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Poole's Index to Periodical Literature – Jan 1 1887 to Jan 1 1892

"The play of Hamlet with Hamlet left out"! Poole’s Index to Literature with Poole left out, - such is the case with the present volume. Dr. Poole has found himself, during the past year, so pressed with other duties that he withdrew, for the time being, from this collaboration, and devolved upon is associate all the honors and emoluments, as well as all the labors of the present supplement. Fortunately the burden was much lighter this time than five years ago, owing to the increased amount of indexing which had been done for the intervening quarterly and annual issues of the Co-operative Index, which material was incorporated in the “copy” for the present volume by the process of cutting up, re-alphabetizing, and mounting on sheets all this printed matter, with the insertion of the written slips referring to the additional periodicals indexed.

It will be observed that the extent of this supplement is almost exactly the same as that of the previous one. The total number of volumes indexed in this volume is 1087, of which 1026 were published during the five years, and 61 belong to the six older sets which have been now introduced for the first time. Most prominent among such sets is the Journal of the Society of Arts [London], the entire thirty-nine volumes of which are now first indexed. The articles in this Journal are of prime importance, especially in the department of applied science, and the set will doubtless come much more largely into use now that it has found a place in this Index. A similar statement my be made with regard to Meliora, the twelve volumes of which, published from 1858 to 1869, are replete with valuable papers on a multitude of sociological topics.

Of the one hundred and forty-eight periodicals covered by the present supplement, sixty-seven are continued from the Index of 1882, forty were first included in the first supplement, and forty-one are now first introduced, of which all but six have come into existence during the past five years.

The birth rate and death rate of standard periodicals would seem to be in the nature of constant quantities, if we may judge from the fact that in the first five years after the edition of 1882, four of the periodicals included in that edition, while in the second five years the corresponding numbers are six and thirty-seven.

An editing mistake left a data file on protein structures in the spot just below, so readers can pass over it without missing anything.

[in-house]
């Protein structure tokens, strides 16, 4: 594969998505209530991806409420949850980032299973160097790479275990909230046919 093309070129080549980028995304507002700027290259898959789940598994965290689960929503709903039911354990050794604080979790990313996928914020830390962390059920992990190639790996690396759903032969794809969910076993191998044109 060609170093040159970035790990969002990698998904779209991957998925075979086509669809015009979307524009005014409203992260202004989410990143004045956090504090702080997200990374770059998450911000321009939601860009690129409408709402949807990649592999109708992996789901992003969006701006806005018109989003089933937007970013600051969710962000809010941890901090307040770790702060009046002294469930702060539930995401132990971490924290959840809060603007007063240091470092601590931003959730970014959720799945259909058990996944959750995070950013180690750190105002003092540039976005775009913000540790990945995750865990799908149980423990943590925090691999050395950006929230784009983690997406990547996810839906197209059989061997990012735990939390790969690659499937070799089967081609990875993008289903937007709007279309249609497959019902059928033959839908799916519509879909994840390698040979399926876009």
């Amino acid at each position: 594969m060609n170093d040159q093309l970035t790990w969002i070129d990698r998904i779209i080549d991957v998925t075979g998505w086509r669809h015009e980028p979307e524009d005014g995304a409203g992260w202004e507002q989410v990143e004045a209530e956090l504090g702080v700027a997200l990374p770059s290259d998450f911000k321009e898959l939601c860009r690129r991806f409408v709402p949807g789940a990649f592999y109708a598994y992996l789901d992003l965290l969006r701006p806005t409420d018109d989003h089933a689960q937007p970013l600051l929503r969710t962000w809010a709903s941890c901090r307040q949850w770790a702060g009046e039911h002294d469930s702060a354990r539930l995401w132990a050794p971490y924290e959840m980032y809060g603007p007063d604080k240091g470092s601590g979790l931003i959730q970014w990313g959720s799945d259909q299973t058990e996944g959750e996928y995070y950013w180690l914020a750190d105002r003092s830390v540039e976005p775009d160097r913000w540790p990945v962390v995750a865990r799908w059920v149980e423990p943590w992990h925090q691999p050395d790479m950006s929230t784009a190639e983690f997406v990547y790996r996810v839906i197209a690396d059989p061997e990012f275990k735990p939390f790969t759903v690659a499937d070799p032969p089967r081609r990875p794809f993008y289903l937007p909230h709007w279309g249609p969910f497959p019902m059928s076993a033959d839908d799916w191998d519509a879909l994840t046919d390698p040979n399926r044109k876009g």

Something must in justice be said once more about the apparent recklessness of some periodical publishers as to the sequence of volume numbers. “New series” are begun so frequently, and the series designations are so confusing, that it is only by the heroic method inaugurated by Dr. Poole that we can provide ourselves with the means of making direct and intelligible references to the volumes. Dr. Pooles’s method, which has been adhered to in the most cases, is to provide continuous running numbers for sets afflicted with the “series” difficulty, and to expect librarians to attach these numbers, as “Poole numbers,” to the volumes, for convenience of reference.

In the recent publication of the A.L.A. Index to General Literature, there is fulfilled the hope expressed in the preface of Poole’s Index, 1882, and of the first supplement, that such a work would soon be forthcoming. It is believed that this Index will prove only second in value and usefulness to “Poole” and its supplements, and that the same principle will yet be carried into other departments of literature. Especially for scientific and technical serial is the demand for indexing urgent and pressing.

The number of collaborators in the present supplement is sixty-three, two more than in the previous one. Of this number six have been added to the corps during the five years, and five have left the ranks for various reasons. Five years ago it appeared that only about one half of the indexing was done by the collaborators, the two editors doing the other half. This time the share of the editor is reduced to less than one third, owing to the systematic collaboration on the intervening temporary indexes.

The editor extends to all the collaborators his congratulations on the completion of another five year volume, and on the continued success of this cooperative method.

William I. Fletcher

Amherst College Library

Washington’s Birthday, 1893

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